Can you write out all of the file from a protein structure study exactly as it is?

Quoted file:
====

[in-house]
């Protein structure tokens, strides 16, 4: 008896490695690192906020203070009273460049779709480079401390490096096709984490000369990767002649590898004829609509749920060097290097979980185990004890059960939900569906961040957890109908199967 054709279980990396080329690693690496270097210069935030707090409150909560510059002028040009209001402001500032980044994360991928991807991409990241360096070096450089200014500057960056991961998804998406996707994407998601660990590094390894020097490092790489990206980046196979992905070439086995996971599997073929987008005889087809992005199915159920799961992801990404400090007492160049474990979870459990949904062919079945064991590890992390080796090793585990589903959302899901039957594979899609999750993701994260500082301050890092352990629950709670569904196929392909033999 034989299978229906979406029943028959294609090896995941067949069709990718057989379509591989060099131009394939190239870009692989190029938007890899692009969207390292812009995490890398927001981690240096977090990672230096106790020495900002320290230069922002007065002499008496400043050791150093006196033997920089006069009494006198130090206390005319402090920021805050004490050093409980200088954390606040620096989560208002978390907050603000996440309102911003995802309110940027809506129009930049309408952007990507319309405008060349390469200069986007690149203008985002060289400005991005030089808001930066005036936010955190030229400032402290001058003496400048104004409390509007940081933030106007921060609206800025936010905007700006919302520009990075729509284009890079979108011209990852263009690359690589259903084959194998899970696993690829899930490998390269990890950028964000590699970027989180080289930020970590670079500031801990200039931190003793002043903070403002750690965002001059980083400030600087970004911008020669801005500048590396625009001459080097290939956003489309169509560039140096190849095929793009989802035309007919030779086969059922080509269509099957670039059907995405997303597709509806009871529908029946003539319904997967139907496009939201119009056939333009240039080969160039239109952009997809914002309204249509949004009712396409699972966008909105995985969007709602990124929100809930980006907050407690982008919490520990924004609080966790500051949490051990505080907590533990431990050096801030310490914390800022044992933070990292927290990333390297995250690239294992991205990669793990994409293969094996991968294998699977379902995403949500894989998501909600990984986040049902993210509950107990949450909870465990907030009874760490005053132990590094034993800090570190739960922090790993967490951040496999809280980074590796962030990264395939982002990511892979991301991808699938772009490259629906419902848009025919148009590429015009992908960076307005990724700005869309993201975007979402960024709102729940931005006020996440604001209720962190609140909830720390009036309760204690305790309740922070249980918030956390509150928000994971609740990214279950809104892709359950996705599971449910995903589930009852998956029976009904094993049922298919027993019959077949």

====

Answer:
[in-house]
């Protein structure tokens, strides 16, 4: 008896490695690192906020203070009273460049779709480079401390490096096709984490000369990767002649590898004829609509749920060097290097979980185990004890059960939900569906961040957890109908199967 054709279980990396080329690693690496270097210069935030707090409150909560510059002028040009209001402001500032980044994360991928991807991409990241360096070096450089200014500057960056991961998804998406996707994407998601660990590094390894020097490092790489990206980046196979992905070439086995996971599997073929987008005889087809992005199915159920799961992801990404400090007492160049474990979870459990949904062919079945064991590890992390080796090793585990589903959302899901039957594979899609999750993701994260500082301050890092352990629950709670569904196929392909033999 034989299978229906979406029943028959294609090896995941067949069709990718057989379509591989060099131009394939190239870009692989190029938007890899692009969207390292812009995490890398927001981690240096977090990672230096106790020495900002320290230069922002007065002499008496400043050791150093006196033997920089006069009494006198130090206390005319402090920021805050004490050093409980200088954390606040620096989560208002978390907050603000996440309102911003995802309110940027809506129009930049309408952007990507319309405008060349390469200069986007690149203008985002060289400005991005030089808001930066005036936010955190030229400032402290001058003496400048104004409390509007940081933030106007921060609206800025936010905007700006919302520009990075729509284009890079979108011209990852263009690359690589259903084959194998899970696993690829899930490998390269990890950028964000590699970027989180080289930020970590670079500031801990200039931190003793002043903070403002750690965002001059980083400030600087970004911008020669801005500048590396625009001459080097290939956003489309169509560039140096190849095929793009989802035309007919030779086969059922080509269509099957670039059907995405997303597709509806009871529908029946003539319904997967139907496009939201119009056939333009240039080969160039239109952009997809914002309204249509949004009712396409699972966008909105995985969007709602990124929100809930980006907050407690982008919490520990924004609080966790500051949490051990505080907590533990431990050096801030310490914390800022044992933070990292927290990333390297995250690239294992991205990669793990994409293969094996991968294998699977379902995403949500894989998501909600990984986040049902993210509950107990949450909870465990907030009874760490005053132990590094034993800090570190739960922090790993967490951040496999809280980074590796962030990264395939982002990511892979991301991808699938772009490259629906419902848009025919148009590429015009992908960076307005990724700005869309993201975007979402960024709102729940931005006020996440604001209720962190609140909830720390009036309760204690305790309740922070249980918030956390509150928000994971609740990214279950809104892709359950996705599971449910995903589930009852998956029976009904094993049922298919027993019959077949």